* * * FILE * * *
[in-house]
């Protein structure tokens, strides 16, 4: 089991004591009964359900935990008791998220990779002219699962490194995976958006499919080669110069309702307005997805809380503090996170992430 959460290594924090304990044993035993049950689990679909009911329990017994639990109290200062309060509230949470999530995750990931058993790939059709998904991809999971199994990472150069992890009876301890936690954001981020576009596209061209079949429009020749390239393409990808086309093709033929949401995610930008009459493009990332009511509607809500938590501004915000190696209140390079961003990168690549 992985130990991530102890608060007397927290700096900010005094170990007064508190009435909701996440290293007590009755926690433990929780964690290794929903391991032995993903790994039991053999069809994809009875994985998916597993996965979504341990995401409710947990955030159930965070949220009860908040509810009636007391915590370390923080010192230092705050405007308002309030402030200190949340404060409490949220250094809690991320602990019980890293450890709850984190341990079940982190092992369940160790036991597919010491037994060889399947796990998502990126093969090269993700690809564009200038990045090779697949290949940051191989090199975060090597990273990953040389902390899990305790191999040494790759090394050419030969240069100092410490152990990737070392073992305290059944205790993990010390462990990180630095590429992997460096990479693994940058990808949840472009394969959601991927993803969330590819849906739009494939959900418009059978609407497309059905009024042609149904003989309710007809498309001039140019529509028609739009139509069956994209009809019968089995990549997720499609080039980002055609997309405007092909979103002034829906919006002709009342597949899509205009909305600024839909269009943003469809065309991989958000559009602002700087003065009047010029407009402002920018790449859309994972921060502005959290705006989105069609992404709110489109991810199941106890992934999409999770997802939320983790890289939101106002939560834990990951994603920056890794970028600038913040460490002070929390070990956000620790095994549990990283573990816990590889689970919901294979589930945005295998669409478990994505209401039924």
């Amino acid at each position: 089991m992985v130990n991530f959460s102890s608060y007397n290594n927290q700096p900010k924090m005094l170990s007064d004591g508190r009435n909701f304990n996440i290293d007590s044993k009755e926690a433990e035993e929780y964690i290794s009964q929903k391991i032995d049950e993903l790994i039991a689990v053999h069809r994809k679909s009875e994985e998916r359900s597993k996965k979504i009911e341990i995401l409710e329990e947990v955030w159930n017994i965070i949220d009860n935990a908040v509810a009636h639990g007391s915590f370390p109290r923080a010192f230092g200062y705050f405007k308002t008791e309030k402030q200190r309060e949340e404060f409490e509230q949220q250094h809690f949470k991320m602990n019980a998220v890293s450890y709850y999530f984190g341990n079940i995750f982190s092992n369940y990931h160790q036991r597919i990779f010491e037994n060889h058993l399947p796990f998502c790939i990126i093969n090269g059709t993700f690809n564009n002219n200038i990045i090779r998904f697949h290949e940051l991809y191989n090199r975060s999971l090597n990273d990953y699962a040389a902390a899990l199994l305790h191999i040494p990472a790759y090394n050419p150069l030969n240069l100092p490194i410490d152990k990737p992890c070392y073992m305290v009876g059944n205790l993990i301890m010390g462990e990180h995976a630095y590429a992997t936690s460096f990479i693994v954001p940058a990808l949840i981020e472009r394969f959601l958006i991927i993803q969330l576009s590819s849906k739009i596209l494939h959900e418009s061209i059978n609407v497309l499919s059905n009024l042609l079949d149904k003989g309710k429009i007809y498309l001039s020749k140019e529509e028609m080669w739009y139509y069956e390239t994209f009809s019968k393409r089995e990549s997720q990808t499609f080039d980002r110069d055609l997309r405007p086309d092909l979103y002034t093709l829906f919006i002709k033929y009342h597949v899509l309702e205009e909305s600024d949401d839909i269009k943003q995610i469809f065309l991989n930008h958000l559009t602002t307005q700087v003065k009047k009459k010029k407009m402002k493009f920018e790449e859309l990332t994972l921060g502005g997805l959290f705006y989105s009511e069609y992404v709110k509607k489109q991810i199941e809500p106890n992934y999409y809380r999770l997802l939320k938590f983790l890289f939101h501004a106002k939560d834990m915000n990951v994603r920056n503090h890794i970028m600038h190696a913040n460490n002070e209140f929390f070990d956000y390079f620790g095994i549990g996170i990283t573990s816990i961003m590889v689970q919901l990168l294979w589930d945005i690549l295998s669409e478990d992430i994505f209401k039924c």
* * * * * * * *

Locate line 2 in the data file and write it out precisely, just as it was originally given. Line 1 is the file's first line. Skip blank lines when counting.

């Protein structure tokens, strides 16, 4: 089991004591009964359900935990008791998220990779002219699962490194995976958006499919080669110069309702307005997805809380503090996170992430 959460290594924090304990044993035993049950689990679909009911329990017994639990109290200062309060509230949470999530995750990931058993790939059709998904991809999971199994990472150069992890009876301890936690954001981020576009596209061209079949429009020749390239393409990808086309093709033929949401995610930008009459493009990332009511509607809500938590501004915000190696209140390079961003990168690549 992985130990991530102890608060007397927290700096900010005094170990007064508190009435909701996440290293007590009755926690433990929780964690290794929903391991032995993903790994039991053999069809994809009875994985998916597993996965979504341990995401409710947990955030159930965070949220009860908040509810009636007391915590370390923080010192230092705050405007308002309030402030200190949340404060409490949220250094809690991320602990019980890293450890709850984190341990079940982190092992369940160790036991597919010491037994060889399947796990998502990126093969090269993700690809564009200038990045090779697949290949940051191989090199975060090597990273990953040389902390899990305790191999040494790759090394050419030969240069100092410490152990990737070392073992305290059944205790993990010390462990990180630095590429992997460096990479693994940058990808949840472009394969959601991927993803969330590819849906739009494939959900418009059978609407497309059905009024042609149904003989309710007809498309001039140019529509028609739009139509069956994209009809019968089995990549997720499609080039980002055609997309405007092909979103002034829906919006002709009342597949899509205009909305600024839909269009943003469809065309991989958000559009602002700087003065009047010029407009402002920018790449859309994972921060502005959290705006989105069609992404709110489109991810199941106890992934999409999770997802939320983790890289939101106002939560834990990951994603920056890794970028600038913040460490002070929390070990956000620790095994549990990283573990816990590889689970919901294979589930945005295998669409478990994505209401039924």